DECEMBER 29, 1958
James P. McCloskey was the editor of the Harley-Davidson Enthusiast Magazine for 22 years. His death was the result of pneumonia and other complications and he was survived by his wife and two daughters. McCloskey kept the Enthusiast publications running smoothly during his stint as editor. The Enthusiast Magazine was the longest running motorcycle publication for over 90 years. The magazine began publication in 1916 and was published until 2009 when the Motor Company combined The Enthusiast with another publication H.O.G. Tales, which had been in print since 1983. The new publication is called H.O.G. Magazine and is still in print for motorcyclist enthusiasts to enjoy.
James P. McCloskey
AUGUST 24, 1958
Harley-Davidson swept the 1958 racing Grand National competition held in Du Quoin, IL, marking the fifth straight year that Harley was first in the nation. Leading the pack was Carroll Resweber with 36 points. One point behind was Joe Leonard in second place. Three new AMA records were set: Joe Leonard won the 200-mile Beach-Road Course in 1 hour, 59 minutes, 11.3 seconds and the 50-mile, 1-mile dirt track in 34 min, 33 sec; and Carroll Resweber led the 20-mile, 1-mile dirt track race in 14 min, 5.12 sec. Harley had an additional seven outstanding victories throughout the year.
Jimmy Chann posing on his bike after a race, holding his trophy for winning the 15-Mile National, Milw., WI August 27, 1949.
AUGUST 27, 1949
Jimmy Chann set his record time of 11 minutes and 18 seconds at the 15-Mile Championship in Milwaukee on August 27, 1949. This was the second year in a row that he won the Championship. It was also a week after he won his third 25-Mile Championship in Springfield, Illinois. Chann was a very successful rider to race for Harley-Davidson. He raced for Harley-Davidson in the 1940s and early 1950s. During that time, he won several national championships and set numerous records. In 1953, he was seriously injured during the Daytona 200 and his career ended shortly thereafter.
AUGUST 15, 1939
The first National Gypsy Tour was held in 1917, as shown in this photo from that year. Gypsy Tours were large rallies organized by local motorcycle clubs. In 1939, the tours kicked off on August 15th. The events usually included a motorcycle tour that ended at a park where games and competitions were held. Participants were awarded watch fobs and trophies were handed out for various categories at a national level. These categories included best dressed, highest percentage of military participation, highest percentage of female participation, most riders, and fastest times for racing events.Gypsy Tours were open to all and were social events that attracted thousands of participants. They were billed as a way to show the public the fun times that could be had on a motorcycle. Although the American Motorcycle Association set the official date for when Gypsy Tours would take place, individual motorcycle clubs were free to hold them anytime during the summer. Gypsy Tours attracted large crowds, but their popularity began to fade in the late 1950s.The tradition of events like the Gypsy Tours were never lost, though, as motorcycle clubs around the country still hold annual rallies and tours.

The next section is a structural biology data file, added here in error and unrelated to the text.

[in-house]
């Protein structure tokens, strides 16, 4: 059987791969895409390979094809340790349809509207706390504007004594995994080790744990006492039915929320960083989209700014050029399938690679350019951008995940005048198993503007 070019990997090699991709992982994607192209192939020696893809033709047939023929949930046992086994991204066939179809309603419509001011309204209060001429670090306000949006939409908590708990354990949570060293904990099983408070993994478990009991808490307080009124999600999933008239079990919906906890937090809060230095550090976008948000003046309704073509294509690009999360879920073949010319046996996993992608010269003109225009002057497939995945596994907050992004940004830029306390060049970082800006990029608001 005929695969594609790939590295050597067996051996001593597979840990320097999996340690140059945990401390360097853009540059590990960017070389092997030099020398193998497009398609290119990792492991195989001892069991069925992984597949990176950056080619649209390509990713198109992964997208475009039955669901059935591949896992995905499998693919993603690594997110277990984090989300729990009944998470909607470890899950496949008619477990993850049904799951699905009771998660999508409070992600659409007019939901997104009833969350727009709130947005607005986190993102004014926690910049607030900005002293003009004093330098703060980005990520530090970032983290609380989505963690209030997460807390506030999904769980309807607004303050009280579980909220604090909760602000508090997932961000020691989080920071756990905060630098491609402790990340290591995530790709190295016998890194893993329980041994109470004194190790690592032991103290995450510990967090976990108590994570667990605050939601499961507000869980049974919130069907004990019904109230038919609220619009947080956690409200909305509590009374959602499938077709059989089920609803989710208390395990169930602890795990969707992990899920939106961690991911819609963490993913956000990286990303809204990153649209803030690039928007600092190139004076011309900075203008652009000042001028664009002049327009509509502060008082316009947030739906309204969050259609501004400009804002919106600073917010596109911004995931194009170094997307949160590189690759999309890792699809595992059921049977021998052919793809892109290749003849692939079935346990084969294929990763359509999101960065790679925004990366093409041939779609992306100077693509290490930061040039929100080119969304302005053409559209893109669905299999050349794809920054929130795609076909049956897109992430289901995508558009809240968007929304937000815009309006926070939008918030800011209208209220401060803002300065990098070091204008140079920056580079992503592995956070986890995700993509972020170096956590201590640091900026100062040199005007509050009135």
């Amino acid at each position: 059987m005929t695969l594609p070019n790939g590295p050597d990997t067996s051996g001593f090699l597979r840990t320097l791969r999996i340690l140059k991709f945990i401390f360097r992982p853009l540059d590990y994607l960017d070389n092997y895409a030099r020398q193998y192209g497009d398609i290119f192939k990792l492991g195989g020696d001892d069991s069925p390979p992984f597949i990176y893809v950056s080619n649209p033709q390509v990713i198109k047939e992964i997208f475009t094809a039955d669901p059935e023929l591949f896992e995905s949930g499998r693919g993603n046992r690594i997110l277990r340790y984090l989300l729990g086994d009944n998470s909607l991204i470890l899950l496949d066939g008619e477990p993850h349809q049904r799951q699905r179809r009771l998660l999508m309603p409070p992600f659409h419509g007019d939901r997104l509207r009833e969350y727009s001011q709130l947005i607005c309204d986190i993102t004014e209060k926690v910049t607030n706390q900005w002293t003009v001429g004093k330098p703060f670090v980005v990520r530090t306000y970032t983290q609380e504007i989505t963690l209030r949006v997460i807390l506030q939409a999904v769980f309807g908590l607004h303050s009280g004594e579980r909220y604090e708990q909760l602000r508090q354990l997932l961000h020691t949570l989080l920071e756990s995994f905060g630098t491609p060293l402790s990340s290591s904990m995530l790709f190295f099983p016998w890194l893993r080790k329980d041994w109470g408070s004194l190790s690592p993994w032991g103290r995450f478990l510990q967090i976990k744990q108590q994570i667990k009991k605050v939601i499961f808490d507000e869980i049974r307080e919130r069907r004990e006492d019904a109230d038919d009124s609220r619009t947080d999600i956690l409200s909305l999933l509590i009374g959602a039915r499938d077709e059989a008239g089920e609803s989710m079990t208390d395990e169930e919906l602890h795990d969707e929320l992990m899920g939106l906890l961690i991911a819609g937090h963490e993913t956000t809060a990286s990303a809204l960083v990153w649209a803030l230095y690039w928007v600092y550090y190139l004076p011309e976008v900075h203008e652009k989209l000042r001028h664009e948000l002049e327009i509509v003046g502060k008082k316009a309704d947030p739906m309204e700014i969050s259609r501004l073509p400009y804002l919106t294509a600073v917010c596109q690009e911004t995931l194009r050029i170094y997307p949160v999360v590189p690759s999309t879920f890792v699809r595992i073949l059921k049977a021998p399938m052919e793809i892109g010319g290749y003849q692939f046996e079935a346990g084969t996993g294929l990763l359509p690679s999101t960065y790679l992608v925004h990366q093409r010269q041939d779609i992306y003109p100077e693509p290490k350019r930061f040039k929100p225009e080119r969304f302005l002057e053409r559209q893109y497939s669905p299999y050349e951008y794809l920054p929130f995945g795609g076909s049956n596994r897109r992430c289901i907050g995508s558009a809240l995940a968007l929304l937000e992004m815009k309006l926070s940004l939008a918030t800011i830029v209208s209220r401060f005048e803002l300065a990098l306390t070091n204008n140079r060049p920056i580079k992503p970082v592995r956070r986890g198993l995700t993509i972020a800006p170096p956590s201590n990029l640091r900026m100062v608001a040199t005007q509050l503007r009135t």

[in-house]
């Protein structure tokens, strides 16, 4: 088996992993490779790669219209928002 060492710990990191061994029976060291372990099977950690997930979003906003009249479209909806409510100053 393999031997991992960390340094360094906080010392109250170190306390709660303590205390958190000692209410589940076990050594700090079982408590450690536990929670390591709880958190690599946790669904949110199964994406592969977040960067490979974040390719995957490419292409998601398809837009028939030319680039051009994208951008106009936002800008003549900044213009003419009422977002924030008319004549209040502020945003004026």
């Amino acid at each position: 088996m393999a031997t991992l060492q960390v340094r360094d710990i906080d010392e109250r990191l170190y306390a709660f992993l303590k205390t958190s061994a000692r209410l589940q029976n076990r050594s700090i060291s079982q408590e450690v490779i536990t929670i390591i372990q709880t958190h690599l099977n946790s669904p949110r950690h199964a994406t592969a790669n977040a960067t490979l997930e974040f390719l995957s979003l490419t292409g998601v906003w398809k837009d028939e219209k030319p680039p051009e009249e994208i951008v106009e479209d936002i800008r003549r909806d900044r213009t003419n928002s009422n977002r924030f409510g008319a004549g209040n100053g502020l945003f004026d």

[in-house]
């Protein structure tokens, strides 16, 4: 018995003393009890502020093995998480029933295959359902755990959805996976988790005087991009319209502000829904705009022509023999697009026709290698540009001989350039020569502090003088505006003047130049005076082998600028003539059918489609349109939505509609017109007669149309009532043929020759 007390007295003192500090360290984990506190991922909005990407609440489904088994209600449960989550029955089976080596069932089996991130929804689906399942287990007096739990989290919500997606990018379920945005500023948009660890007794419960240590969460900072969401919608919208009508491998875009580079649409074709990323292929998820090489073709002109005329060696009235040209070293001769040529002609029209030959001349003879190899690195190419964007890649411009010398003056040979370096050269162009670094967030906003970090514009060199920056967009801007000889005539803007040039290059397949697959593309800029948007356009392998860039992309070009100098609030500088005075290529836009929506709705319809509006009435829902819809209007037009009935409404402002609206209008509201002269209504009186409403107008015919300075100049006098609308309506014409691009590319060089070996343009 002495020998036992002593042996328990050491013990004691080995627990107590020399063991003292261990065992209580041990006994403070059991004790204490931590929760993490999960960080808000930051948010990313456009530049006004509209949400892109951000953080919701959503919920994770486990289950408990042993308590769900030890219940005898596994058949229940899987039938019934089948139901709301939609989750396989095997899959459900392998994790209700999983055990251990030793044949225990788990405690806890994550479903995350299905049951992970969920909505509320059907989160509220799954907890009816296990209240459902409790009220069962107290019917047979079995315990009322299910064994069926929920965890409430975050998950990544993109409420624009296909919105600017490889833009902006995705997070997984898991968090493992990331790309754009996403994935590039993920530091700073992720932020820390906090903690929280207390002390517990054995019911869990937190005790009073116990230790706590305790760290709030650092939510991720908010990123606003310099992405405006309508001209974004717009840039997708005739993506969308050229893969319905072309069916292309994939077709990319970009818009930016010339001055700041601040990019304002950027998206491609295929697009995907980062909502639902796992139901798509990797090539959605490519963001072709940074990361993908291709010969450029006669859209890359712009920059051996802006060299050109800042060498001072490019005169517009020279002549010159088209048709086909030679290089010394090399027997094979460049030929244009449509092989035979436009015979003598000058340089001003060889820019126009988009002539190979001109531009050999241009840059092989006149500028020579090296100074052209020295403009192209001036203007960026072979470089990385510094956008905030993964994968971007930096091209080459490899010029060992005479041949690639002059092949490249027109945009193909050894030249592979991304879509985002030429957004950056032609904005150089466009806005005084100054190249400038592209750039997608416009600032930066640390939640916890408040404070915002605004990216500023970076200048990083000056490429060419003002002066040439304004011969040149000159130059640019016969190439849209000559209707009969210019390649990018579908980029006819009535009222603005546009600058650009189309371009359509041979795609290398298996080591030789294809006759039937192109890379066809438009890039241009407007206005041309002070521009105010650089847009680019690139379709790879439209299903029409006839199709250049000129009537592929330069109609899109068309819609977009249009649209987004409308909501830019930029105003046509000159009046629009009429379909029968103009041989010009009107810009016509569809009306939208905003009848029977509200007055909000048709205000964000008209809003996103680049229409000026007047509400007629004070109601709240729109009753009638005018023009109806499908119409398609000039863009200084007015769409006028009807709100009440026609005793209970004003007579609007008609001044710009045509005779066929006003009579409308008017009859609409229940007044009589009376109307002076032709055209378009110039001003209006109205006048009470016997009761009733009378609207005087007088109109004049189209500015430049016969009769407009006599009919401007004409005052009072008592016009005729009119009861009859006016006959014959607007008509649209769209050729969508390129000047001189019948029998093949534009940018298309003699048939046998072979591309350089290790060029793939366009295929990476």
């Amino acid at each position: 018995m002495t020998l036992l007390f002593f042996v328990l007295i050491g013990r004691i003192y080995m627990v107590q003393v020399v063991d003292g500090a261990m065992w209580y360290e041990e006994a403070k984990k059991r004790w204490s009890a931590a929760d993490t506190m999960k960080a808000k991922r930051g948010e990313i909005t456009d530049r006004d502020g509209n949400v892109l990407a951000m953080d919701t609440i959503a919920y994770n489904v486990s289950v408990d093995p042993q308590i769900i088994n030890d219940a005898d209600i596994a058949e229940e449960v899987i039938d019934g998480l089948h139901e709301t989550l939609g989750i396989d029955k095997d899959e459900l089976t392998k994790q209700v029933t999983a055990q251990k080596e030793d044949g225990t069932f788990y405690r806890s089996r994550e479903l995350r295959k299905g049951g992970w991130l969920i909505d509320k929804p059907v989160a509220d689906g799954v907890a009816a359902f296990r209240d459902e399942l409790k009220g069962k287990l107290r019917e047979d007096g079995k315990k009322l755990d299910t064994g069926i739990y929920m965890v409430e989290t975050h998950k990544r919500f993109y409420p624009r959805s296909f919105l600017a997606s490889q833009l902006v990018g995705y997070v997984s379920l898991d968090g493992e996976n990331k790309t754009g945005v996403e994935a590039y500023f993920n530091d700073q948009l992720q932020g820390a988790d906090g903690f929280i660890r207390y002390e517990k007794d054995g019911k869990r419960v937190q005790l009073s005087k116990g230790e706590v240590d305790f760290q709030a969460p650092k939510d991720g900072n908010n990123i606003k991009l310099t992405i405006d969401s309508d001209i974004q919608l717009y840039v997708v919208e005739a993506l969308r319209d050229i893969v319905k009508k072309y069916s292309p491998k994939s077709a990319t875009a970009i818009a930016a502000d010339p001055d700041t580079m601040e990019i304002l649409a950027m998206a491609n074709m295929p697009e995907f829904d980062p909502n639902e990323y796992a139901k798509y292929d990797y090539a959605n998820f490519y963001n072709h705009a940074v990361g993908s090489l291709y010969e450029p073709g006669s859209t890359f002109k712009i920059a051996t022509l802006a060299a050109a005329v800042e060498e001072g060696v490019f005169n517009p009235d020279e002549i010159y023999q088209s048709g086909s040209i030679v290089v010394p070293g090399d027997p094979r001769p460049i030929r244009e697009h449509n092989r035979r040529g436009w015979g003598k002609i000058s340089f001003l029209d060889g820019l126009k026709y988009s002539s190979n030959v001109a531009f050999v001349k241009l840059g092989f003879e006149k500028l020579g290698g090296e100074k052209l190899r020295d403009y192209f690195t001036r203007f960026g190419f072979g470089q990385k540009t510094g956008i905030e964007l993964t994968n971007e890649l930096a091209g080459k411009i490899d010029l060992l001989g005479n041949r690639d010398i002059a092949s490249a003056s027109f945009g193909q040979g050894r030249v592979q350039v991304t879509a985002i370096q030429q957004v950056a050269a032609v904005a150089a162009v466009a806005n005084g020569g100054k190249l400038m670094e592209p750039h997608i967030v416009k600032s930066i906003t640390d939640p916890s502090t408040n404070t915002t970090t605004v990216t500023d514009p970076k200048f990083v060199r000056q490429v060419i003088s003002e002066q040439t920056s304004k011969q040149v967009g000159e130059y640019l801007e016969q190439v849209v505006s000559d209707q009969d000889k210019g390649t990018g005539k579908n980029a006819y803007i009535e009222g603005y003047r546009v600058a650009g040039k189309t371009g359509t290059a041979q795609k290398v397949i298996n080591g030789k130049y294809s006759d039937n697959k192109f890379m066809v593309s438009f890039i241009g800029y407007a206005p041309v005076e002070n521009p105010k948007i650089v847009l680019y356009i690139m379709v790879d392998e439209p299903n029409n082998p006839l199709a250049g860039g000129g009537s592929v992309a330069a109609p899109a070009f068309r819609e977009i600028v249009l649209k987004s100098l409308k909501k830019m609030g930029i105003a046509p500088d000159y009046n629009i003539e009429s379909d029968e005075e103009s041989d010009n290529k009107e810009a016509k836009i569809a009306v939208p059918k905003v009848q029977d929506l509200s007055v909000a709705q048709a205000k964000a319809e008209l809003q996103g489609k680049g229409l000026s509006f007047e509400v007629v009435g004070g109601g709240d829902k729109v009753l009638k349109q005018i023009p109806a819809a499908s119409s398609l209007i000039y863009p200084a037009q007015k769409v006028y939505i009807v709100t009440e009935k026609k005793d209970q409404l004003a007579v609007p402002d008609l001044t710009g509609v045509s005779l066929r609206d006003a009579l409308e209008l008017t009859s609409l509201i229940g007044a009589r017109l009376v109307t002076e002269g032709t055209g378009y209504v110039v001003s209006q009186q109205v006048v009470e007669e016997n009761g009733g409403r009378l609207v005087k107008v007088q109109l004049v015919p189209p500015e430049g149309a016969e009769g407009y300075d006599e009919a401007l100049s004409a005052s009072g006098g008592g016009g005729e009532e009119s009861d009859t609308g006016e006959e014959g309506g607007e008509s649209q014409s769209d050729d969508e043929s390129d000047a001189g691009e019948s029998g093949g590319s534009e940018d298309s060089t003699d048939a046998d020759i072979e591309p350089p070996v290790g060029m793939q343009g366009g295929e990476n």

AUGUST 2, 1926
On the 1¼ mile board track in Rockingham, NH, Curly Fredericks set the record for fastest lap on a board track, registering 120.3 mph. That speed was never to be bested. Board Track racing was a teens and twenties’ form that involved speeding around a banked, wooden track. It was outlawed because of the high death rate of racers and spectators alike. Harley-Davidson’s Eight-Valve Racer was so successful in board track racing, that it was outlawed by the racing federation at the time.
AUGUST 29, 1919
Ted Gilbert became the first motorcyclist to pilot a machine to the top of the rocky butte near Portland, Oregon. His machine of choice was a Harley-Davidson Sport Twin. 4,045 feet above sea level, Larch Mountain is 11,000 feet of narrow, brushlined trail. Rugged and heavily timbered, with huge boulders, sharp stones, and logs lining its sides, it had previously withstood all attempts to reach its summit on a motor vehicle. The three-mile climb took 2 hours and 20 minutes and needed neither chains nor a tractor band to help the Sport Model along. A big sign measuring 4 feet by 6 feet nailed to the side of a mighty fir tree marks the time, the name “Harley-Davidson Sport Model,” and the name of its rider, so that when Mazamas and various other organizations of mountain climbers would later reach the top, they would be able to see that other things besides goats and nags could climb the hazardous cliffs of Larch Mountain.
Harley’s Sport Model can also be credited with other endurance feats. H.C. “Hap” Scherer rode a Sport Model to break the Three Flag Record in 1920, riding from Canada to Mexico in 64 hours, 58 minutes, breaking the previous record by more than 5 hours. He also smashed the Denver-Chicago record that same year, riding more than 1,260 hilly miles for nearly 48 continuous hours. Throughout its life, 20,000 miles were accumulated on Scherer’s Sport Model, a testament to its agility and endurance.